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Why is the wider community not listening to Indigenous peoples when it comes to climate change?
Climate change will affect our lives in so many ways, but for many Aboriginal and Torres Strait Islanders the threat is already a devastating reality.
As sea levels rise, the tides are swallowing parts of low lying island communities, submerging thousands of years of culture, history and place. The rising temperatures are also playing havoc with seasonal bush foods and the animals who depend on them.
As the planet gets hotter, it’s what happens in the oceans and on the land that will have the biggest impact on the future. Join our panel of experts to hear about what can be done to adapt to the immediate effects of rising waters and searing heat in Indigenous communities and how the impact of climate change can be minimised now and for future generations to come.
Rhianna Patrick is a Torres Strait Islander media professional with over twenty years experience working across radio, tv, news and current affairs. After a long career at the ABC and...View Profile
Tishiko King is a proud Zenadth Kes//Torres Strait Island woman with strong connections to Masig Island and Badu Island and is the Community Organiser at Seed Indigenous Youth Climate Network....View Profile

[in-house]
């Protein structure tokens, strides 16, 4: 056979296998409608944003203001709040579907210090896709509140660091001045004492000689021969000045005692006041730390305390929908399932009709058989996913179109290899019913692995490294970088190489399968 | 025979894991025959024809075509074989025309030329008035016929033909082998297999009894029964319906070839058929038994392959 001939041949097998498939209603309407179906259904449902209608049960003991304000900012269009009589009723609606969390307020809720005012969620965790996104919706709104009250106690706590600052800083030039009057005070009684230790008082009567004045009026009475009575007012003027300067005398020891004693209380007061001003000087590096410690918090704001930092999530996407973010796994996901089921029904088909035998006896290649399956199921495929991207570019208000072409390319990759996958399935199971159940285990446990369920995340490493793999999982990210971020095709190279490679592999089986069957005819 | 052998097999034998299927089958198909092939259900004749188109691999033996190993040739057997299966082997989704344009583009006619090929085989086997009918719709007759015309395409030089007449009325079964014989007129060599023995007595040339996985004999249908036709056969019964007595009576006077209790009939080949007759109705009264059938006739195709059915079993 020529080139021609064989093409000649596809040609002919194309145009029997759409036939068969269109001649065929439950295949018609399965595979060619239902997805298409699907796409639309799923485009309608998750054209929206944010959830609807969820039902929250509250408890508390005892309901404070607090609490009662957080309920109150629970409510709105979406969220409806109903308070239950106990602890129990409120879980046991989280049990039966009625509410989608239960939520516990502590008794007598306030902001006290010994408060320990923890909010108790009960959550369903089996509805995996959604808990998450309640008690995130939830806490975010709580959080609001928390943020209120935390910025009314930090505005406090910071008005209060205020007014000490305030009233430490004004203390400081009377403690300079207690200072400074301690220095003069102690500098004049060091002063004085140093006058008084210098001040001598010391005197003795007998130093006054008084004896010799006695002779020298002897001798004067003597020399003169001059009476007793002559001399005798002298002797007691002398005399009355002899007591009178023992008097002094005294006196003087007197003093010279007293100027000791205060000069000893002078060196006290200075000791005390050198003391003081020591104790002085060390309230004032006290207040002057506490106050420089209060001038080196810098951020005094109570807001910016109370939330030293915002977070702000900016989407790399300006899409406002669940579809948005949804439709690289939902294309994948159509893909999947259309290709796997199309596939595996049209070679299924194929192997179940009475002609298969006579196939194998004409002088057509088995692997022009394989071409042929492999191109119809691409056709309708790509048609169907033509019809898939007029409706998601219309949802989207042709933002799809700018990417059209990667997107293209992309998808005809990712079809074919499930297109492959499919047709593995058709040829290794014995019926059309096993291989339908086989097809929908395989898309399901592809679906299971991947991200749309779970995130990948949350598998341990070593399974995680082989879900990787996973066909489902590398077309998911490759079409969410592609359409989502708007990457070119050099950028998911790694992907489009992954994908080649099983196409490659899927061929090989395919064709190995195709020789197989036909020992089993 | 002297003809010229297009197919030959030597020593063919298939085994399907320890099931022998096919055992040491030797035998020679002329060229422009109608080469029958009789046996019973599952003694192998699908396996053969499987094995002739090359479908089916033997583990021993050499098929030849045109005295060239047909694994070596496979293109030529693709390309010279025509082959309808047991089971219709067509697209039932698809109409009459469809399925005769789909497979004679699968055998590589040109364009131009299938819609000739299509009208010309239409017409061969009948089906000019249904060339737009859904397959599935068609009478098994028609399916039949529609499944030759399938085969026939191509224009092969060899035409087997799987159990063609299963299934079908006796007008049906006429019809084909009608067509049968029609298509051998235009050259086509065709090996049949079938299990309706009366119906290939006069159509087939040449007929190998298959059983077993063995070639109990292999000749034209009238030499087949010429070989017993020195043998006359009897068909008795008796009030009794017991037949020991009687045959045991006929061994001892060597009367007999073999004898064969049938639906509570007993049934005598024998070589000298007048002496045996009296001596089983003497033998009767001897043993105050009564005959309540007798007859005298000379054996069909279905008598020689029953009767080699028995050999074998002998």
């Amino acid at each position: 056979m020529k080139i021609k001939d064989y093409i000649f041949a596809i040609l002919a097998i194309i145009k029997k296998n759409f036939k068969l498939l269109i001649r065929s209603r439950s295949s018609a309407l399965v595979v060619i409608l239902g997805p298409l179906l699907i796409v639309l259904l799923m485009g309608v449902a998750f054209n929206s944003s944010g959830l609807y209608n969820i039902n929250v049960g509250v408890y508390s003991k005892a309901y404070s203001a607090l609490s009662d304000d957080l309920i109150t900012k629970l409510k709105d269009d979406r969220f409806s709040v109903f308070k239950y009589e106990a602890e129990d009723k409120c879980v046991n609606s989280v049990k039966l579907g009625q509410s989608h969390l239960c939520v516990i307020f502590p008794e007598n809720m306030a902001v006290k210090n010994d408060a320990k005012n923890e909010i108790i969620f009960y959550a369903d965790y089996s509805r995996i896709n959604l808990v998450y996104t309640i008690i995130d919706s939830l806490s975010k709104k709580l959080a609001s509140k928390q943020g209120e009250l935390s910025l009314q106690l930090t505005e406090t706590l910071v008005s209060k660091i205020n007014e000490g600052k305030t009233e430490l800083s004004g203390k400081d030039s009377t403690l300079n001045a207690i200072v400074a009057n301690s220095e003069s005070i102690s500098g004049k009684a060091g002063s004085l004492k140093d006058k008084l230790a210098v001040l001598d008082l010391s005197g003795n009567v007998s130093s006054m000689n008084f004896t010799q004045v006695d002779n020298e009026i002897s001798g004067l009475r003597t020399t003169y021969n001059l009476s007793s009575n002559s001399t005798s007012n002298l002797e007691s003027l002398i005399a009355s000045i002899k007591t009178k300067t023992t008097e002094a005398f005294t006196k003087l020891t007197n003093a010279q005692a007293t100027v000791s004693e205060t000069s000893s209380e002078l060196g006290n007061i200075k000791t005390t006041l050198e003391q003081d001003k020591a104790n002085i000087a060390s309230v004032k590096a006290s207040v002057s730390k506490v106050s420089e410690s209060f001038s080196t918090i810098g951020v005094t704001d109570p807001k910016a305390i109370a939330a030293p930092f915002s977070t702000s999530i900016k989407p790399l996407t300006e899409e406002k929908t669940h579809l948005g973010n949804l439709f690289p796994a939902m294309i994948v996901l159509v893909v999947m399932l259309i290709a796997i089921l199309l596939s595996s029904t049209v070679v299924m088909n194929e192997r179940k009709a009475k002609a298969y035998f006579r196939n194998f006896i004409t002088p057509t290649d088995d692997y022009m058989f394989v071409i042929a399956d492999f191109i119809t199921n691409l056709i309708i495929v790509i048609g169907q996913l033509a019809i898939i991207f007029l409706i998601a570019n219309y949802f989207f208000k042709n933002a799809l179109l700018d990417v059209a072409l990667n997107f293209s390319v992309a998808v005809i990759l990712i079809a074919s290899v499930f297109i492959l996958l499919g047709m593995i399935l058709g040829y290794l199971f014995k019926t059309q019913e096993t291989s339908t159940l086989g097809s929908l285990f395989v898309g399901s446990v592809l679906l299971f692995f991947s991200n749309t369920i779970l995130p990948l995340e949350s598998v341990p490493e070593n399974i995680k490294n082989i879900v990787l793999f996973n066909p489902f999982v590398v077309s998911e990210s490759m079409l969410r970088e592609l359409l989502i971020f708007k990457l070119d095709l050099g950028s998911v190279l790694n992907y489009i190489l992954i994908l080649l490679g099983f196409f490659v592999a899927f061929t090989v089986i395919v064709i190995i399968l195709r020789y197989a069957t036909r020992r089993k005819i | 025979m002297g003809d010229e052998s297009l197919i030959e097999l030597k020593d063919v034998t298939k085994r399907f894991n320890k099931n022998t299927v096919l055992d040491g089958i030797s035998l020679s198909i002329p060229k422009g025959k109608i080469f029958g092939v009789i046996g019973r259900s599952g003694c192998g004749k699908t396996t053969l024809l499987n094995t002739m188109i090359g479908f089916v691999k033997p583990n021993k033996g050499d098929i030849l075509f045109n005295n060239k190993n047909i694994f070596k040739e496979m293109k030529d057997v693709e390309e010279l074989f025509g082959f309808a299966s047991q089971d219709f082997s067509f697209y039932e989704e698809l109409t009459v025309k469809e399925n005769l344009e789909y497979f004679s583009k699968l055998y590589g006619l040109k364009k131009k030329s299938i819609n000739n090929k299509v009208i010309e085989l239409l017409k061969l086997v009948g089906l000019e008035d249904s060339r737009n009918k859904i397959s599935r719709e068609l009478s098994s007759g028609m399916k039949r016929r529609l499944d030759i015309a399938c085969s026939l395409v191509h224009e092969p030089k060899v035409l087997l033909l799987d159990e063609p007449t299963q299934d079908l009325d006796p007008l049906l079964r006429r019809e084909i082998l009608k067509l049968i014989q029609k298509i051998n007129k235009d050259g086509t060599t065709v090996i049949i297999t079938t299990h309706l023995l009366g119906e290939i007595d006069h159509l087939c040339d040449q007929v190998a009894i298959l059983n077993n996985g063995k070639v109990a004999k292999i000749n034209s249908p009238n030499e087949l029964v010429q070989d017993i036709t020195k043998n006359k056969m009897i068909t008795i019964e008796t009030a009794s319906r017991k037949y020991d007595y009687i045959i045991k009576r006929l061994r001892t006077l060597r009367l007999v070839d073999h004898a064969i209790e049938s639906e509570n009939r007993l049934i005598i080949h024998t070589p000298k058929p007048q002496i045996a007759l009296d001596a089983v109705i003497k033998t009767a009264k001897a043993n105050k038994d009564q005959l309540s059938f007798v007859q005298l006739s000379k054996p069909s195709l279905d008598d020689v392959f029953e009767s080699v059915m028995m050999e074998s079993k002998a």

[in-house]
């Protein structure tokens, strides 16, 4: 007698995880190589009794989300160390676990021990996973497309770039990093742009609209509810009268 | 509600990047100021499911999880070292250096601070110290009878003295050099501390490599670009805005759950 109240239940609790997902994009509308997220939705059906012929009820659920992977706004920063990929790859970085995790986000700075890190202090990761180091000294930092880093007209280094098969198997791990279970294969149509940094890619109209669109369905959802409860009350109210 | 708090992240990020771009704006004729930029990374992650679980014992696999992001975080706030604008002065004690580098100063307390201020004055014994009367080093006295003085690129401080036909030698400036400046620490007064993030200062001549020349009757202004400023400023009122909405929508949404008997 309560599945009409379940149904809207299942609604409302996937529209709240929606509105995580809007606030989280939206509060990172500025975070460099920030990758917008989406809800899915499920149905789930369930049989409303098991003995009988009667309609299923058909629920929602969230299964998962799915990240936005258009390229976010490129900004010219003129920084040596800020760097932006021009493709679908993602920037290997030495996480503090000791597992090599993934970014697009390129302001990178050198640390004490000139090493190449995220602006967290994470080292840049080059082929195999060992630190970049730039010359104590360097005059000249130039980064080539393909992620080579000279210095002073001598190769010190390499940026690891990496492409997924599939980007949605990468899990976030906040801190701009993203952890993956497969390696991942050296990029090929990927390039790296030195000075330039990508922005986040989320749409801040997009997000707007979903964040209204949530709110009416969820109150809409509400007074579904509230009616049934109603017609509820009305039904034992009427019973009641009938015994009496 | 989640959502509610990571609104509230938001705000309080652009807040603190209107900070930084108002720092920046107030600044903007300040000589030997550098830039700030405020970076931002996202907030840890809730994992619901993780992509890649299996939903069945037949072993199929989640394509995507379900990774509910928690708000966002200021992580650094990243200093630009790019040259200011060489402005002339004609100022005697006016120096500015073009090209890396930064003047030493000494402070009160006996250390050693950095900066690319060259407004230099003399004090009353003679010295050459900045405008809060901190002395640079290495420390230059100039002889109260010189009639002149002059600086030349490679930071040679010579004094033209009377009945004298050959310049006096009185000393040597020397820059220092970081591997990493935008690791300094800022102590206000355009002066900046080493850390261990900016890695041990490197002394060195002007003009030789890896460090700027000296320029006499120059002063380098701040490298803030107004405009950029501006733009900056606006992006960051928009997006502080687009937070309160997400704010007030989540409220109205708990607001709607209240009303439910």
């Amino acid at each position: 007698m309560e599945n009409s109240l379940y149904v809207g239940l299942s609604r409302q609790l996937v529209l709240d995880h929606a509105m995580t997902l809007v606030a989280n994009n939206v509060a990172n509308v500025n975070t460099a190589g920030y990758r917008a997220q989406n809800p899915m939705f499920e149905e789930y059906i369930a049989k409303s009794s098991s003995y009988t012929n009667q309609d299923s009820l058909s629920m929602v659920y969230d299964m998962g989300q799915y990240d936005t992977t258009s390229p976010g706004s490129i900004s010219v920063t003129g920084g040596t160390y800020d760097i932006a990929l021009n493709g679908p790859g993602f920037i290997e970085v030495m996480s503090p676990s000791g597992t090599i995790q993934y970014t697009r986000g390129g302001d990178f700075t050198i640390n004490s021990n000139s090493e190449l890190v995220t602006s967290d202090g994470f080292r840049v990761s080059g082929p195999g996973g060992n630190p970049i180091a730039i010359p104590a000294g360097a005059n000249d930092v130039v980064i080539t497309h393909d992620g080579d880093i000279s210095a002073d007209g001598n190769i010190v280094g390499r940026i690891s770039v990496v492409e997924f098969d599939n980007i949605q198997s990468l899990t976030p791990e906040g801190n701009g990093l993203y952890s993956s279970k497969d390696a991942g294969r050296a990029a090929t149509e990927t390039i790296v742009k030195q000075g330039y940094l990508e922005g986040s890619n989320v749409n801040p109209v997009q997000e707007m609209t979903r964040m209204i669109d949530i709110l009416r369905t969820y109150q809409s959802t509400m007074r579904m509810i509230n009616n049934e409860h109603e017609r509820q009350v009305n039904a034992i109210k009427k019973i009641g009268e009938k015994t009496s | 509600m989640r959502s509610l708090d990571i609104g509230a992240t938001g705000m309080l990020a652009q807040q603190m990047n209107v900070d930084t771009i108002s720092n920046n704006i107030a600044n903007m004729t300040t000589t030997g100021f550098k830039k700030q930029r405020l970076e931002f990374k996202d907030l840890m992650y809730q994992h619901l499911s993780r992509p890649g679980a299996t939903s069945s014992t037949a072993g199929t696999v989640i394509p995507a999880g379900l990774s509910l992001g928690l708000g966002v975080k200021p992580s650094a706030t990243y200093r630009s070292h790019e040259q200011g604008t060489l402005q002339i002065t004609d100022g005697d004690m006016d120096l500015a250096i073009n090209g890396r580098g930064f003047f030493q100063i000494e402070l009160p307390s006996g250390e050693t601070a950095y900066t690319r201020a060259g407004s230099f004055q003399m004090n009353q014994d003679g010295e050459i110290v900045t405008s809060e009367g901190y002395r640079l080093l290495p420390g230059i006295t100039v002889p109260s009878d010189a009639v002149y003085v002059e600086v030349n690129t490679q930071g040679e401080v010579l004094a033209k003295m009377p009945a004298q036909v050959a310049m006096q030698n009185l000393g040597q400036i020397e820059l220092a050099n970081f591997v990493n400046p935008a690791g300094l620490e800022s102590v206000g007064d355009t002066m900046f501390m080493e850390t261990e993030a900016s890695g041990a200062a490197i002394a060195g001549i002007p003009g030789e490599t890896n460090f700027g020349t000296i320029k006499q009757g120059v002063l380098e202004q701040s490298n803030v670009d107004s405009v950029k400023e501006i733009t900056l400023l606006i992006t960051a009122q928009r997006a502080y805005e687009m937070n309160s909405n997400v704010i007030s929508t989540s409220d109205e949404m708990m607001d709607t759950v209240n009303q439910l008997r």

Sasha Purcell is Torres Strait Islander human rights lawyer, Fulbright Scholar and NYU Human Rights Scholar in the climate change program. Sasha has worked and practiced in the area of...View Profile
Bradley Moggridge is a proud Murri from the Kamilaroi Nation living in Canberra, he has over 20 years' experience in Aboriginal engagement, water and environmental science, having worked in applied...View Profile
Bradley Moggridge is a Murri man from the Kamilaroi Nation (north-west NSW) and a water scientist. Bradley has dedicated his life to finding better ways, imbued with Indigenous knowledge, to manage Australia’s water in the age of climate change.
Researchers from Native American and Indigenous communities explain how colleagues and institutions can help them to battle marginalization.
Aboriginal people have been part of the Australian landscape for 65,000 years or more, and in many areas, including the Great Artesian Basin, they have relied on groundwater for survival.
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